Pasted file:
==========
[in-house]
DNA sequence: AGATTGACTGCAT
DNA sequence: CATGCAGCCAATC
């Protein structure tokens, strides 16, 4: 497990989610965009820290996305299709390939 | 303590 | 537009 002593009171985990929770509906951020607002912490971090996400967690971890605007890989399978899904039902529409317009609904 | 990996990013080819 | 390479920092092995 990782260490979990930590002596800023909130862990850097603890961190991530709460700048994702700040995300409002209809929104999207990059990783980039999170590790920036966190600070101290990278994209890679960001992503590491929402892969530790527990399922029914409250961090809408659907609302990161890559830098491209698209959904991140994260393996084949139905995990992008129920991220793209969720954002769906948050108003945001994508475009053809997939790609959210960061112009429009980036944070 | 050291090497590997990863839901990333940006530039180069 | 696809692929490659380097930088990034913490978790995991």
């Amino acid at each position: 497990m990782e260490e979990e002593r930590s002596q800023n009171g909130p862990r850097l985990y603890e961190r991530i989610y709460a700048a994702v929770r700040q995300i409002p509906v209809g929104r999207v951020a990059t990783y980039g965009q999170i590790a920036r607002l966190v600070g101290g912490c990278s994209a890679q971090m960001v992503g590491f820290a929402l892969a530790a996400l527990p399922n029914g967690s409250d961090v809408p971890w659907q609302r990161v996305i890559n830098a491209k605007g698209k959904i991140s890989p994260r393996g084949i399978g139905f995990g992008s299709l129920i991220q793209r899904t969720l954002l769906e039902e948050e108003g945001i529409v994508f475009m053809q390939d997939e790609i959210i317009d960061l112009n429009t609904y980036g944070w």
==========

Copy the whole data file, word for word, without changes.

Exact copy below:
[in-house]
DNA sequence: AGATTGACTGCAT
DNA sequence: CATGCAGCCAATC
């Protein structure tokens, strides 16, 4: 497990989610965009820290996305299709390939 | 303590 | 537009 002593009171985990929770509906951020607002912490971090996400967690971890605007890989399978899904039902529409317009609904 | 990996990013080819 | 390479920092092995 990782260490979990930590002596800023909130862990850097603890961190991530709460700048994702700040995300409002209809929104999207990059990783980039999170590790920036966190600070101290990278994209890679960001992503590491929402892969530790527990399922029914409250961090809408659907609302990161890559830098491209698209959904991140994260393996084949139905995990992008129920991220793209969720954002769906948050108003945001994508475009053809997939790609959210960061112009429009980036944070 | 050291090497590997990863839901990333940006530039180069 | 696809692929490659380097930088990034913490978790995991």
């Amino acid at each position: 497990m990782e260490e979990e002593r930590s002596q800023n009171g909130p862990r850097l985990y603890e961190r991530i989610y709460a700048a994702v929770r700040q995300i409002p509906v209809g929104r999207v951020a990059t990783y980039g965009q999170i590790a920036r607002l966190v600070g101290g912490c990278s994209a890679q971090m960001v992503g590491f820290a929402l892969a530790a996400l527990p399922n029914g967690s409250d961090v809408p971890w659907q609302r990161v996305i890559n830098a491209k605007g698209k959904i991140s890989p994260r393996g084949i399978g139905f995990g992008s299709l129920i991220q793209r899904t969720l954002l769906e039902e948050e108003g945001i529409v994508f475009m053809q390939d997939e790609i959210i317009d960061l112009n429009t609904y980036g944070w």